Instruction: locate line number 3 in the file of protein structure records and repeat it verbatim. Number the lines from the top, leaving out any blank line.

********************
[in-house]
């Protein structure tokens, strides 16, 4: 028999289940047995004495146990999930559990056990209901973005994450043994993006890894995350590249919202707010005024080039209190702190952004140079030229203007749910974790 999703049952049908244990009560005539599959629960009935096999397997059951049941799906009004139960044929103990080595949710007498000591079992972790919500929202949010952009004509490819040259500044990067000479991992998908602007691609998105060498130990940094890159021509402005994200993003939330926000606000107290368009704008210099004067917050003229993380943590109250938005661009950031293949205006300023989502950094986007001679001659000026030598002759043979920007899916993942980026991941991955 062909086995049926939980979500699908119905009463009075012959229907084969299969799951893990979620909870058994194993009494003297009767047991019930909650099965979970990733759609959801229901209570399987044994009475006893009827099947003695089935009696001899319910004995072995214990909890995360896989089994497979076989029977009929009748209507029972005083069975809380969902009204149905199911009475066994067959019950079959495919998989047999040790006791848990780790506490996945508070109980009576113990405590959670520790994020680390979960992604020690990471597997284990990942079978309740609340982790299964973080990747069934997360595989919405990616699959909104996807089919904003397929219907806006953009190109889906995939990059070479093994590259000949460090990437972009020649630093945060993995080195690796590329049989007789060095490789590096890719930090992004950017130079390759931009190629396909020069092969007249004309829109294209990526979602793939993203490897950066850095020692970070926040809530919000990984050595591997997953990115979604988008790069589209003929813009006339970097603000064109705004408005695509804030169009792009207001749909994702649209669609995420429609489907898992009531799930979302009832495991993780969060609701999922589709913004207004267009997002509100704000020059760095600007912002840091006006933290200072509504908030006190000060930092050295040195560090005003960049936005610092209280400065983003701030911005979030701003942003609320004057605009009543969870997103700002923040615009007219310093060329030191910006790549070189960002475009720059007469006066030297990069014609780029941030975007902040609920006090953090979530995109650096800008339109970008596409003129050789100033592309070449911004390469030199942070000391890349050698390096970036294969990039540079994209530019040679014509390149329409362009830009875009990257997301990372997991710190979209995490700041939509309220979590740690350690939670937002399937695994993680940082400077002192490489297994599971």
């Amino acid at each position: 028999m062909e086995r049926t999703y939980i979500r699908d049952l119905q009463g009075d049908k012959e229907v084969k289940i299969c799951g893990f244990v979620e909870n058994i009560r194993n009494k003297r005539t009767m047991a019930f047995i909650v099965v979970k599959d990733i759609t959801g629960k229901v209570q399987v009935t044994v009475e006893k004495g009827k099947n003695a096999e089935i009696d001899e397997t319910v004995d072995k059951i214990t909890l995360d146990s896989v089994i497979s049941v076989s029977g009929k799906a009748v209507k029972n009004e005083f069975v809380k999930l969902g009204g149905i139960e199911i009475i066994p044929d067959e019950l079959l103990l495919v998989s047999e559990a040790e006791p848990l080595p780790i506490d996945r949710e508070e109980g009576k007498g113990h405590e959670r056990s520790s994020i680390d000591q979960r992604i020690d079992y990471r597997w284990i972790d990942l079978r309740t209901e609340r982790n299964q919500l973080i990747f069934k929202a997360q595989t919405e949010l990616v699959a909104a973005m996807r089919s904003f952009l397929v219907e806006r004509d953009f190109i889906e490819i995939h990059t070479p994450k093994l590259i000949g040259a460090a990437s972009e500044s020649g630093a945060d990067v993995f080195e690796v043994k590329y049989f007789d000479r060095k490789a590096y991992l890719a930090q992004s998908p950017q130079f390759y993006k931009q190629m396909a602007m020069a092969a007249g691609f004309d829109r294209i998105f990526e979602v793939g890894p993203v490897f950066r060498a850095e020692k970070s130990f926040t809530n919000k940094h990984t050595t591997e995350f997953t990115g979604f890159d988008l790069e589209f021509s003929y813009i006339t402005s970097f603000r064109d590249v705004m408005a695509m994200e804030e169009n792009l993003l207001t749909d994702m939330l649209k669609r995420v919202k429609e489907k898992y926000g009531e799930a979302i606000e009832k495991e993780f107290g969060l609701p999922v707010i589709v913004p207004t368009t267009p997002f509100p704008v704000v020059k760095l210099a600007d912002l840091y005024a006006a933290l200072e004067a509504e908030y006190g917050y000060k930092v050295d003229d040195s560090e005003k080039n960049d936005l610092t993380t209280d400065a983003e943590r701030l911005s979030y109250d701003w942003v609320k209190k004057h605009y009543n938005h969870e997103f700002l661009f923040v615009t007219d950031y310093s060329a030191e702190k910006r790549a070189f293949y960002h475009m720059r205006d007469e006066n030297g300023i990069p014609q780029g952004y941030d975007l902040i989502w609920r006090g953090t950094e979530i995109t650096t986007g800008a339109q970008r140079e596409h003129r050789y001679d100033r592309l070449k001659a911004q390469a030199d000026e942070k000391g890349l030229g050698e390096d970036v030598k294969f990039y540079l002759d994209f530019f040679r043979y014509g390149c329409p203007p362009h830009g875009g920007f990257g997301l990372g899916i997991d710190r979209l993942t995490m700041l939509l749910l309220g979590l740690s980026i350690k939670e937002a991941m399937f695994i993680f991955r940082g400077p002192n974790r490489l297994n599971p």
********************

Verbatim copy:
């Amino acid at each position: 028999m062909e086995r049926t999703y939980i979500r699908d049952l119905q009463g009075d049908k012959e229907v084969k289940i299969c799951g893990f244990v979620e909870n058994i009560r194993n009494k003297r005539t009767m047991a019930f047995i909650v099965v979970k599959d990733i759609t959801g629960k229901v209570q399987v009935t044994v009475e006893k004495g009827k099947n003695a096999e089935i009696d001899e397997t319910v004995d072995k059951i214990t909890l995360d146990s896989v089994i497979s049941v076989s029977g009929k799906a009748v209507k029972n009004e005083f069975v809380k999930l969902g009204g149905i139960e199911i009475i066994p044929d067959e019950l079959l103990l495919v998989s047999e559990a040790e006791p848990l080595p780790i506490d996945r949710e508070e109980g009576k007498g113990h405590e959670r056990s520790s994020i680390d000591q979960r992604i020690d079992y990471r597997w284990i972790d990942l079978r309740t209901e609340r982790n299964q919500l973080i990747f069934k929202a997360q595989t919405e949010l990616v699959a909104a973005m996807r089919s904003f952009l397929v219907e806006r004509d953009f190109i889906e490819i995939h990059t070479p994450k093994l590259i000949g040259a460090a990437s972009e500044s020649g630093a945060d990067v993995f080195e690796v043994k590329y049989f007789d000479r060095k490789a590096y991992l890719a930090q992004s998908p950017q130079f390759y993006k931009q190629m396909a602007m020069a092969a007249g691609f004309d829109r294209i998105f990526e979602v793939g890894p993203v490897f950066r060498a850095e020692k970070s130990f926040t809530n919000k940094h990984t050595t591997e995350f997953t990115g979604f890159d988008l790069e589209f021509s003929y813009i006339t402005s970097f603000r064109d590249v705004m408005a695509m994200e804030e169009n792009l993003l207001t749909d994702m939330l649209k669609r995420v919202k429609e489907k898992y926000g009531e799930a979302i606000e009832k495991e993780f107290g969060l609701p999922v707010i589709v913004p207004t368009t267009p997002f509100p704008v704000v020059k760095l210099a600007d912002l840091y005024a006006a933290l200072e004067a509504e908030y006190g917050y000060k930092v050295d003229d040195s560090e005003k080039n960049d936005l610092t993380t209280d400065a983003e943590r701030l911005s979030y109250d701003w942003v609320k209190k004057h605009y009543n938005h969870e997103f700002l661009f923040v615009t007219d950031y310093s060329a030191e702190k910006r790549a070189f293949y960002h475009m720059r205006d007469e006066n030297g300023i990069p014609q780029g952004y941030d975007l902040i989502w609920r006090g953090t950094e979530i995109t650096t986007g800008a339109q970008r140079e596409h003129r050789y001679d100033r592309l070449k001659a911004q390469a030199d000026e942070k000391g890349l030229g050698e390096d970036v030598k294969f990039y540079l002759d994209f530019f040679r043979y014509g390149c329409p203007p362009h830009g875009g920007f990257g997301l990372g899916i997991d710190r979209l993942t995490m700041l939509l749910l309220g979590l740690s980026i350690k939670e937002a991941m399937f695994i993680f991955r940082g400077p002192n974790r490489l297994n599971p």